If you go to a loud concert and find that sounds are muffled after or there’s a ringing in your ears, it means there has been some damage in your ears. This can sometimes recover after being away from the noise, but over time hearing loss can become permanent if you continue to expose yourself to dangerous noise levels.

Do you listen to music in headphones or earbuds? It’s estimated that 15-25% of people listen to their music too loudly. You can listen to music at about 80% of the maximum volume for 90 minutes at a time or less, and it won’t result in ear damage. Noise-cancelling headphones can help people listen to softer music since they aren’t competing with other noises to properly hear the music.

Hearing loss as a result of exposure to noise that is too loud causes permanent hearing loss over time. Ears do not “get used” to certain levels of noise, and instead the hair cells in ears get irreparably damaged.

Hearing Loss: Age

Losing hearing as we age is known as age-related hearing loss, and is a very common condition for aging adults – one-third of ages 65-74 in the US have hearing loss, and half of people over age 75 have hearing difficulty. Typically age-related hearing loss occurs in both ears and is very gradual, so overtime many people don’t actually realize their hearing has diminished. Hearing loss for most older adults is related to both age and noise-induced hearing loss.

There are many causes for this loss of hearing, but it mainly results from changes within the inner ear due to age. Changes in the middle ear or along nerve pathways from the ear to the brain can also cause hearing loss with age. The eardrum and the three bones in the middle ear may have reduced function that disrupt hearing.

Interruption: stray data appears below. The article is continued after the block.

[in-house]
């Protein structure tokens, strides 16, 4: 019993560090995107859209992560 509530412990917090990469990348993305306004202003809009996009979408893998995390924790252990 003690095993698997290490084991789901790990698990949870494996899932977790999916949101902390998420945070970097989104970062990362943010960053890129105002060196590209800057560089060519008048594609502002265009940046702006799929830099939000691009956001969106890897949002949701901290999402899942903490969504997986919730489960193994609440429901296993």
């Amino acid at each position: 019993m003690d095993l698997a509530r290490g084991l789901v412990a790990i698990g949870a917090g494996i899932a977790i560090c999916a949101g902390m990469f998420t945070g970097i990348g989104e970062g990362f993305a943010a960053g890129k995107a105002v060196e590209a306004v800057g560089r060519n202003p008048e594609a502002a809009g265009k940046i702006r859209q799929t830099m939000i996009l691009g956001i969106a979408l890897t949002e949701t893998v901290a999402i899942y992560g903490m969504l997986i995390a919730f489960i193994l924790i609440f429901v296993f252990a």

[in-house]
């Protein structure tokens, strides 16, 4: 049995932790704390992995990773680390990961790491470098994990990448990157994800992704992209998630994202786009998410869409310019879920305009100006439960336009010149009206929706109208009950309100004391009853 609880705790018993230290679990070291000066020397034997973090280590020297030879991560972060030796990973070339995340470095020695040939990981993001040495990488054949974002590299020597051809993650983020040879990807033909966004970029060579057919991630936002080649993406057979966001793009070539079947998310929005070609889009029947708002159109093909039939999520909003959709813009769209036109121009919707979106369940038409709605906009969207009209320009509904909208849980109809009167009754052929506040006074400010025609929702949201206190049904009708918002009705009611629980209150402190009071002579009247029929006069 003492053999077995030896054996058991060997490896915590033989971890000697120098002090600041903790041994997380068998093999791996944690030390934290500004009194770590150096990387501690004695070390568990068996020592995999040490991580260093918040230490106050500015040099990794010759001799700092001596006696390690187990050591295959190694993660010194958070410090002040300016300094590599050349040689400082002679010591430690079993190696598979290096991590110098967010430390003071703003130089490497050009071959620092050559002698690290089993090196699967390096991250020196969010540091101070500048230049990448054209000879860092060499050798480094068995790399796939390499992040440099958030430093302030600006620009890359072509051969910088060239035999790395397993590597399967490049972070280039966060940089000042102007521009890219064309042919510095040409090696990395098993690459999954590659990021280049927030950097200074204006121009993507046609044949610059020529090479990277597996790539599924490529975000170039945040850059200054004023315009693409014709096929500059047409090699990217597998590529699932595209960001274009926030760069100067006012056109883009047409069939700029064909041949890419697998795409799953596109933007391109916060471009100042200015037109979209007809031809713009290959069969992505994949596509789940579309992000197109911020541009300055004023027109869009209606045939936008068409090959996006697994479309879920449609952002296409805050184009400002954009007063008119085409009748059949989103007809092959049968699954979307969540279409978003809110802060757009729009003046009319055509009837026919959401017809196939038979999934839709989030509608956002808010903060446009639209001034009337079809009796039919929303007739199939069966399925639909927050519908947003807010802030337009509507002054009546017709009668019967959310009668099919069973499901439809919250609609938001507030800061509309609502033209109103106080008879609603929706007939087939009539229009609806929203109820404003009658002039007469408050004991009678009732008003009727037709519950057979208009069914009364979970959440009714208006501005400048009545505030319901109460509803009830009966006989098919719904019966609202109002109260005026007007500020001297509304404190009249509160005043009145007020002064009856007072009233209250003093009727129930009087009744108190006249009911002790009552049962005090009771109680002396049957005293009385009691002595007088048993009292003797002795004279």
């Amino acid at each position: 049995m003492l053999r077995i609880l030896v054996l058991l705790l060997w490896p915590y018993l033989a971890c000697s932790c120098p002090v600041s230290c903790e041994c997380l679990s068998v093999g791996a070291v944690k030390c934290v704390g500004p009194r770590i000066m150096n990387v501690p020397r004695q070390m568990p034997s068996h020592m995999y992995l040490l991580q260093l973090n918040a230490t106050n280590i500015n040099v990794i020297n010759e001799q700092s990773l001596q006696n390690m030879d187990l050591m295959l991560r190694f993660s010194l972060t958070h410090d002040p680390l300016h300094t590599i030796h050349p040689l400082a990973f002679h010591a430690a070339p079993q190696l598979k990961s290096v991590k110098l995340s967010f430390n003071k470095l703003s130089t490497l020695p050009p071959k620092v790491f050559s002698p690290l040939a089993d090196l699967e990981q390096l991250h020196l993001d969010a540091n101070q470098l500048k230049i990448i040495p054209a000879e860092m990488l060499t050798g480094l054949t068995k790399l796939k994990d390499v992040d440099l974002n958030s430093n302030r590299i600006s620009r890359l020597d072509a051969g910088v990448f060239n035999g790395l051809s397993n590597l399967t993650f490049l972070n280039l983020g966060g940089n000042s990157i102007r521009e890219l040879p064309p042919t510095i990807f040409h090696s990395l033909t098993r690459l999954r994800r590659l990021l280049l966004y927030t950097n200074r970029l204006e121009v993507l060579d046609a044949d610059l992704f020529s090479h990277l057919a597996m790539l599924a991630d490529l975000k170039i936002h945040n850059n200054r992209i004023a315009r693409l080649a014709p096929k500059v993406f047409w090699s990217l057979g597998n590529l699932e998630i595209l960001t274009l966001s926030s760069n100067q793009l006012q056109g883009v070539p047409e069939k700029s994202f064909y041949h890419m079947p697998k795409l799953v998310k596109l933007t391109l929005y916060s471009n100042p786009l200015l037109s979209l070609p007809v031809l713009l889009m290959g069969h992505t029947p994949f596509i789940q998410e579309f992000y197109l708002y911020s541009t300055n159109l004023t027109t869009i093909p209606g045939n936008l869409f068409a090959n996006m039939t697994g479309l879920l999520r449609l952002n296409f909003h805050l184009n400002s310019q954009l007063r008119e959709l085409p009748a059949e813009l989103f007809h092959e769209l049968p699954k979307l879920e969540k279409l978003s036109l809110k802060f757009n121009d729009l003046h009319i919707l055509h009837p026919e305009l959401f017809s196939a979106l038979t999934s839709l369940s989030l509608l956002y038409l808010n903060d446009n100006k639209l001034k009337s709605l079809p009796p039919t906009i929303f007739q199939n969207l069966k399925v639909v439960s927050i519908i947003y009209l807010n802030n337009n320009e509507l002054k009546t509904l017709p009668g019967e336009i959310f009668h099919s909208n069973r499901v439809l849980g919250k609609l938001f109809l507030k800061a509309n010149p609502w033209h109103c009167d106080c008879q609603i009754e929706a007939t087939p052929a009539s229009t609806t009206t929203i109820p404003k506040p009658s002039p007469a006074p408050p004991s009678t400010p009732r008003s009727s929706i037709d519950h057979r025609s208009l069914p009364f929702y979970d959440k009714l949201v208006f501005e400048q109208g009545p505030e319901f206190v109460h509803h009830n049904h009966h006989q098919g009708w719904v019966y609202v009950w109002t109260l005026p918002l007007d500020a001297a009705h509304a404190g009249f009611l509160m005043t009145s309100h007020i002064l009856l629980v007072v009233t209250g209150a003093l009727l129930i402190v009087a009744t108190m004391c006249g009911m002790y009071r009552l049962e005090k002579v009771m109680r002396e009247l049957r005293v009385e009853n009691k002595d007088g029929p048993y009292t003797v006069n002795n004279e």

The real question is: can age-related hearing loss be prevented? Well, no one really knows yet how to prevent it. All you can do is avoid getting noise-induced hearing loss by being careful around high levels of sound by using earplugs or getting out of noisy environments.

Do You Have Difficulty Hearing?

Do you struggle to hear when others talk and feel frustrated about it? Do you have trouble hearing in a movie theater, while watching TV, or listening to the radio? Do you frequently mishear things and get corrected? Do you have trouble hearing people speaking in environments such as restaurants?

All of these things indicate hearing loss. First, anyone suspecting hearing loss should visit their primary care physician to get referred to an expert, such as an otolaryngologist (also known as ENT – specialist for diseases of the ear, nose, throat, and neck), audiologist (measuring degree and determining type of hearing loss), or hearing aid specialist.

Treatment will be determined based on the type and severity of hearing loss:

  • Hearing aids: electronic instruments that make sounds louder
  • Cochlear implants: surgically implanted electronic devices that give a sense of sound to those who are deaf or profoundly hard-of-hearing
  • Bone anchored hearing systems: use bone conduction to help the body’s ability to transfer sound – a sound processor registers sound, turns it into vibrations, then sends the vibrations through your skull bone to the inner ear
  • Assistive listening devices: amplifying devices used for cell phones, telephones, theaters, and auditoriums
  • Lip reading: special trainers can teach how to follow conversational speech without needing to hear

EMS and Hearing Loss

As a first responder, you may encounter many older patients who are experiencing hearing loss – whether they know it or not. If they struggle to understand you, or get angry that they mishear you, just speak slower and try to enunciate. Be patient and repeat yourself as needed.

Sources and More Information

American Speech-Language-Hearing Association, “Causes of hearing loss in adults”

Alpine Hearing Protection, “5 Sound Levels in Decibels”

Huffington Post, “How to listen to loud music on headphones without hurting your ears” by Kerry Flynn,

Mayo Clinic, “Hearing Loss”

NIH: National Institute on Deafness and Other Communication Disorders (NIDCD), “How Do We Hear?” “Noise” “Age-Related Hearing Loss”

WebMD, “Hearing Loss”